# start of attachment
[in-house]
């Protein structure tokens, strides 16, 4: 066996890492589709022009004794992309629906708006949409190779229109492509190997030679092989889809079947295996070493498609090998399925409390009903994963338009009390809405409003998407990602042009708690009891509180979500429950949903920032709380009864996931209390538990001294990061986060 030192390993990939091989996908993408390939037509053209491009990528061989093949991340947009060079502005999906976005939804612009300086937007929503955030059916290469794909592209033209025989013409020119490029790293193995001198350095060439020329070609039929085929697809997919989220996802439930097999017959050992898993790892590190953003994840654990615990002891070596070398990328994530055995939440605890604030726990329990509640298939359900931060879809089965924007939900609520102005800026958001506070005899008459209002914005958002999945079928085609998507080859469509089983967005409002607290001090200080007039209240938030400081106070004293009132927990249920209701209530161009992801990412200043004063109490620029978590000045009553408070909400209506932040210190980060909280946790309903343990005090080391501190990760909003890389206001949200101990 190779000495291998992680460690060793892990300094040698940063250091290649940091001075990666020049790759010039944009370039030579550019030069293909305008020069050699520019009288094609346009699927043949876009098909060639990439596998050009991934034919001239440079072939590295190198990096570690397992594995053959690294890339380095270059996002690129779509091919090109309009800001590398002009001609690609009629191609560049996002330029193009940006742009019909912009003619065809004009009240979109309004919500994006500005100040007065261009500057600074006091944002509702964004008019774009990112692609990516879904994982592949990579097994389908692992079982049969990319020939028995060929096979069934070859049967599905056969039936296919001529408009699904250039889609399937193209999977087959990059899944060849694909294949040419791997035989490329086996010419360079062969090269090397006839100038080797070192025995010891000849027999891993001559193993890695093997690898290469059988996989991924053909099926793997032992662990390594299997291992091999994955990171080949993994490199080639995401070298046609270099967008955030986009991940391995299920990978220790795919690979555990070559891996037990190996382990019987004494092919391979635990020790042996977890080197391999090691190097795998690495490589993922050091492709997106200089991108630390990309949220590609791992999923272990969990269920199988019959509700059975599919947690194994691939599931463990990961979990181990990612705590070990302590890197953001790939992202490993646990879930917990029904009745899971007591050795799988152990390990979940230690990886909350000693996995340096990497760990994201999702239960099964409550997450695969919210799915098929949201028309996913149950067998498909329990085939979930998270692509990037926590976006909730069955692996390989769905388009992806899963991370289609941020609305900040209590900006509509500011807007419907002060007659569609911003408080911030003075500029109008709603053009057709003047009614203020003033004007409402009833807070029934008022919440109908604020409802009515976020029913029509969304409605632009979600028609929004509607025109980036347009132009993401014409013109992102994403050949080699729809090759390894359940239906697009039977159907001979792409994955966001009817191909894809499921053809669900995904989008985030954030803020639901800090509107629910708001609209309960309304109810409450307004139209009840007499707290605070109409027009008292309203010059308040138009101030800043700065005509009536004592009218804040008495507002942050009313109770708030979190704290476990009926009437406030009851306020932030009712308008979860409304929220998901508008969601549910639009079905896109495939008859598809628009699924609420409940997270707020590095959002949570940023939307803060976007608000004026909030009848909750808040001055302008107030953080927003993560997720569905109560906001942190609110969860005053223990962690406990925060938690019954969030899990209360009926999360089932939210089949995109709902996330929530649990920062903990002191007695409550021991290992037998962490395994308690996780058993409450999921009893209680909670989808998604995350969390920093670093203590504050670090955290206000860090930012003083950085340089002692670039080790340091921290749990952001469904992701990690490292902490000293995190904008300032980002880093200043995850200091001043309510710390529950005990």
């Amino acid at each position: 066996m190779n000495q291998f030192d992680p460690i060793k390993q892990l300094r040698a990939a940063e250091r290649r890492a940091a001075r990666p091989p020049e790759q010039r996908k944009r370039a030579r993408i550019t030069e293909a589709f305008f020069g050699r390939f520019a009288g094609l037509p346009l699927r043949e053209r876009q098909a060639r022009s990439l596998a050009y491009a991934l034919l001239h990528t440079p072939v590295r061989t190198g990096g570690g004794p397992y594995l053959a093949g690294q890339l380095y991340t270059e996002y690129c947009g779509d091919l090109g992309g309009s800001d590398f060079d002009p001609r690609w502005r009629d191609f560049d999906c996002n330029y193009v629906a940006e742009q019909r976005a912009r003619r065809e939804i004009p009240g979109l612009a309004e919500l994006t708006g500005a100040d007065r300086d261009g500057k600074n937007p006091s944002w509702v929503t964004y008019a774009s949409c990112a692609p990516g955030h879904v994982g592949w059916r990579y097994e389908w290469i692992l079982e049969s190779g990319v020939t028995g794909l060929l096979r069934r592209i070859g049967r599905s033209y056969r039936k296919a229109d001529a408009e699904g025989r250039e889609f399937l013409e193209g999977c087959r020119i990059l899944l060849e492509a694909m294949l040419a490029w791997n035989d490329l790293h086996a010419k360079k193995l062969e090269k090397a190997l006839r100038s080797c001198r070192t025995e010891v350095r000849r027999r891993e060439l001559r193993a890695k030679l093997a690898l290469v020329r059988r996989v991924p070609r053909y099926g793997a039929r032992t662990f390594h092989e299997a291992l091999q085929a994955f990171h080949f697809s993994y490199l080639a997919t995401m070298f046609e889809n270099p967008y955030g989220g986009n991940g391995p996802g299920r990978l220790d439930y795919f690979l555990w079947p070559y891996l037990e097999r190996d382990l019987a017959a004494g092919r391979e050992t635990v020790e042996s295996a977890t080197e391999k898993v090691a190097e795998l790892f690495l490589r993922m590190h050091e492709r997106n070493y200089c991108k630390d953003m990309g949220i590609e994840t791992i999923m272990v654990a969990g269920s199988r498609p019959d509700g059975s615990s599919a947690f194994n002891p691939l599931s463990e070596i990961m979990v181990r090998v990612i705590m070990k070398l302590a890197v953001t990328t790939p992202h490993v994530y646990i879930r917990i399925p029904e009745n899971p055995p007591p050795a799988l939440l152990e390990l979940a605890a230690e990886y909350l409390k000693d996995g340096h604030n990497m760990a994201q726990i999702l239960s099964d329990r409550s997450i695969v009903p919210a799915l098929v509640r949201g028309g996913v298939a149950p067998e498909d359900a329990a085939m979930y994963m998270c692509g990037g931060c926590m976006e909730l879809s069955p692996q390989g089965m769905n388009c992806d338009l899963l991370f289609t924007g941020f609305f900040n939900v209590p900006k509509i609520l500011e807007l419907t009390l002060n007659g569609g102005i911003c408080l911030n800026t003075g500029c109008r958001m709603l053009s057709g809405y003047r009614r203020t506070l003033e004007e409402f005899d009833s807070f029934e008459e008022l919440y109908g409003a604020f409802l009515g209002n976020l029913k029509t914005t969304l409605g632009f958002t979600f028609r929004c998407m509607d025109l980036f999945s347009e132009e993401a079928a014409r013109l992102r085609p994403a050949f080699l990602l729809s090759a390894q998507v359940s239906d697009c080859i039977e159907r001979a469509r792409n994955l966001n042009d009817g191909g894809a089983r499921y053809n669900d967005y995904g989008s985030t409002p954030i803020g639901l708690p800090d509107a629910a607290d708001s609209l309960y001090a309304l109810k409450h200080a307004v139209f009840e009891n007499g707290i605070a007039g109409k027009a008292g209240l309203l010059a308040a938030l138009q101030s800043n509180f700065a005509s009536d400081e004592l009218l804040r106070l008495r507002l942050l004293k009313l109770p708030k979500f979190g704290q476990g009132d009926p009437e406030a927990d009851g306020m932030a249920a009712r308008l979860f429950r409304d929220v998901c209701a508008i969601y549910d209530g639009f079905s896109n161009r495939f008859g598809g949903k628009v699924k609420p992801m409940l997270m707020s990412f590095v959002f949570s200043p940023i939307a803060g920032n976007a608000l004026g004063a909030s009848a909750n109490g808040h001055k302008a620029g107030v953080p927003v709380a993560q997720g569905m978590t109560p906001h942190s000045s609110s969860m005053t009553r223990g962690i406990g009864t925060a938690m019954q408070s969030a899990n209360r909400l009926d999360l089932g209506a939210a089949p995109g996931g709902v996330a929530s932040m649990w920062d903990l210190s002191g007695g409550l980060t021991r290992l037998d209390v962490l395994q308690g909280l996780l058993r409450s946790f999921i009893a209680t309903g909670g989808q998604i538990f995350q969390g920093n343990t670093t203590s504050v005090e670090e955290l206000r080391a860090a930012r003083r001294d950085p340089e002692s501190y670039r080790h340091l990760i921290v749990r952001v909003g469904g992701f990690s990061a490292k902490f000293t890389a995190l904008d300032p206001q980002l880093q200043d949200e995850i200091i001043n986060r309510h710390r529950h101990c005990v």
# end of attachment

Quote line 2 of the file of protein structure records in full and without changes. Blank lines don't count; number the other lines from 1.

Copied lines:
């Protein structure tokens, strides 16, 4: 066996890492589709022009004794992309629906708006949409190779229109492509190997030679092989889809079947295996070493498609090998399925409390009903994963338009009390809405409003998407990602042009708690009891509180979500429950949903920032709380009864996931209390538990001294990061986060 030192390993990939091989996908993408390939037509053209491009990528061989093949991340947009060079502005999906976005939804612009300086937007929503955030059916290469794909592209033209025989013409020119490029790293193995001198350095060439020329070609039929085929697809997919989220996802439930097999017959050992898993790892590190953003994840654990615990002891070596070398990328994530055995939440605890604030726990329990509640298939359900931060879809089965924007939900609520102005800026958001506070005899008459209002914005958002999945079928085609998507080859469509089983967005409002607290001090200080007039209240938030400081106070004293009132927990249920209701209530161009992801990412200043004063109490620029978590000045009553408070909400209506932040210190980060909280946790309903343990005090080391501190990760909003890389206001949200101990 190779000495291998992680460690060793892990300094040698940063250091290649940091001075990666020049790759010039944009370039030579550019030069293909305008020069050699520019009288094609346009699927043949876009098909060639990439596998050009991934034919001239440079072939590295190198990096570690397992594995053959690294890339380095270059996002690129779509091919090109309009800001590398002009001609690609009629191609560049996002330029193009940006742009019909912009003619065809004009009240979109309004919500994006500005100040007065261009500057600074006091944002509702964004008019774009990112692609990516879904994982592949990579097994389908692992079982049969990319020939028995060929096979069934070859049967599905056969039936296919001529408009699904250039889609399937193209999977087959990059899944060849694909294949040419791997035989490329086996010419360079062969090269090397006839100038080797070192025995010891000849027999891993001559193993890695093997690898290469059988996989991924053909099926793997032992662990390594299997291992091999994955990171080949993994490199080639995401070298046609270099967008955030986009991940391995299920990978220790795919690979555990070559891996037990190996382990019987004494092919391979635990020790042996977890080197391999090691190097795998690495490589993922050091492709997106200089991108630390990309949220590609791992999923272990969990269920199988019959509700059975599919947690194994691939599931463990990961979990181990990612705590070990302590890197953001790939992202490993646990879930917990029904009745899971007591050795799988152990390990979940230690990886909350000693996995340096990497760990994201999702239960099964409550997450695969919210799915098929949201028309996913149950067998498909329990085939979930998270692509990037926590976006909730069955692996390989769905388009992806899963991370289609941020609305900040209590900006509509500011807007419907002060007659569609911003408080911030003075500029109008709603053009057709003047009614203020003033004007409402009833807070029934008022919440109908604020409802009515976020029913029509969304409605632009979600028609929004509607025109980036347009132009993401014409013109992102994403050949080699729809090759390894359940239906697009039977159907001979792409994955966001009817191909894809499921053809669900995904989008985030954030803020639901800090509107629910708001609209309960309304109810409450307004139209009840007499707290605070109409027009008292309203010059308040138009101030800043700065005509009536004592009218804040008495507002942050009313109770708030979190704290476990009926009437406030009851306020932030009712308008979860409304929220998901508008969601549910639009079905896109495939008859598809628009699924609420409940997270707020590095959002949570940023939307803060976007608000004026909030009848909750808040001055302008107030953080927003993560997720569905109560906001942190609110969860005053223990962690406990925060938690019954969030899990209360009926999360089932939210089949995109709902996330929530649990920062903990002191007695409550021991290992037998962490395994308690996780058993409450999921009893209680909670989808998604995350969390920093670093203590504050670090955290206000860090930012003083950085340089002692670039080790340091921290749990952001469904992701990690490292902490000293995190904008300032980002880093200043995850200091001043309510710390529950005990």